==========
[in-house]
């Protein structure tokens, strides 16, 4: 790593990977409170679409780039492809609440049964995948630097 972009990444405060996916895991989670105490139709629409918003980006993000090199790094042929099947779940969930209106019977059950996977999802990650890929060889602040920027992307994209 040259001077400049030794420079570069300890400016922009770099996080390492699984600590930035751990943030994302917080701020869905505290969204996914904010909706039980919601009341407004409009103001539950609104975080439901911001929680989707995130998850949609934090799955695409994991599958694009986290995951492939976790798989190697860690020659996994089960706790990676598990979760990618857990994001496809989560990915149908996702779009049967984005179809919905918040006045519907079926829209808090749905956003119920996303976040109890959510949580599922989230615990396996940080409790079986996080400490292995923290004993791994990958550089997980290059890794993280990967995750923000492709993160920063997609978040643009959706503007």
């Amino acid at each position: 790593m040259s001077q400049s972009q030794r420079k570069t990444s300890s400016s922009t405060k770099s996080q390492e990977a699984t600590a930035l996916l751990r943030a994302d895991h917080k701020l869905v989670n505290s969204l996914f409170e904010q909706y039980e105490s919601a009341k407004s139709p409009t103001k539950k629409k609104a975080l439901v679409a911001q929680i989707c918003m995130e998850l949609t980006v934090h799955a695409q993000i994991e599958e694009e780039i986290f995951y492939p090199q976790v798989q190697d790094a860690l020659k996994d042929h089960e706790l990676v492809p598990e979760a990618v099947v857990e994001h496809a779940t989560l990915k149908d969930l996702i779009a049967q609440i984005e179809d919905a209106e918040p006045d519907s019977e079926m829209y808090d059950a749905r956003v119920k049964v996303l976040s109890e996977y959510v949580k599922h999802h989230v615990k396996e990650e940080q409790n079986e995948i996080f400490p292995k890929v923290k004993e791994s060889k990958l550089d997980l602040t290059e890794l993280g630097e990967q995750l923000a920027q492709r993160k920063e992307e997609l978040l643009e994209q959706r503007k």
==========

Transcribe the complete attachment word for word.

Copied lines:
[in-house]
């Protein structure tokens, strides 16, 4: 790593990977409170679409780039492809609440049964995948630097 972009990444405060996916895991989670105490139709629409918003980006993000090199790094042929099947779940969930209106019977059950996977999802990650890929060889602040920027992307994209 040259001077400049030794420079570069300890400016922009770099996080390492699984600590930035751990943030994302917080701020869905505290969204996914904010909706039980919601009341407004409009103001539950609104975080439901911001929680989707995130998850949609934090799955695409994991599958694009986290995951492939976790798989190697860690020659996994089960706790990676598990979760990618857990994001496809989560990915149908996702779009049967984005179809919905918040006045519907079926829209808090749905956003119920996303976040109890959510949580599922989230615990396996940080409790079986996080400490292995923290004993791994990958550089997980290059890794993280990967995750923000492709993160920063997609978040643009959706503007």
């Amino acid at each position: 790593m040259s001077q400049s972009q030794r420079k570069t990444s300890s400016s922009t405060k770099s996080q390492e990977a699984t600590a930035l996916l751990r943030a994302d895991h917080k701020l869905v989670n505290s969204l996914f409170e904010q909706y039980e105490s919601a009341k407004s139709p409009t103001k539950k629409k609104a975080l439901v679409a911001q929680i989707c918003m995130e998850l949609t980006v934090h799955a695409q993000i994991e599958e694009e780039i986290f995951y492939p090199q976790v798989q190697d790094a860690l020659k996994d042929h089960e706790l990676v492809p598990e979760a990618v099947v857990e994001h496809a779940t989560l990915k149908d969930l996702i779009a049967q609440i984005e179809d919905a209106e918040p006045d519907s019977e079926m829209y808090d059950a749905r956003v119920k049964v996303l976040s109890e996977y959510v949580k599922h999802h989230v615990k396996e990650e940080q409790n079986e995948i996080f400490p292995k890929v923290k004993e791994s060889k990958l550089d997980l602040t290059e890794l993280g630097e990967q995750l923000a920027q492709r993160k920063e992307e997609l978040l643009e994209q959706r503007k």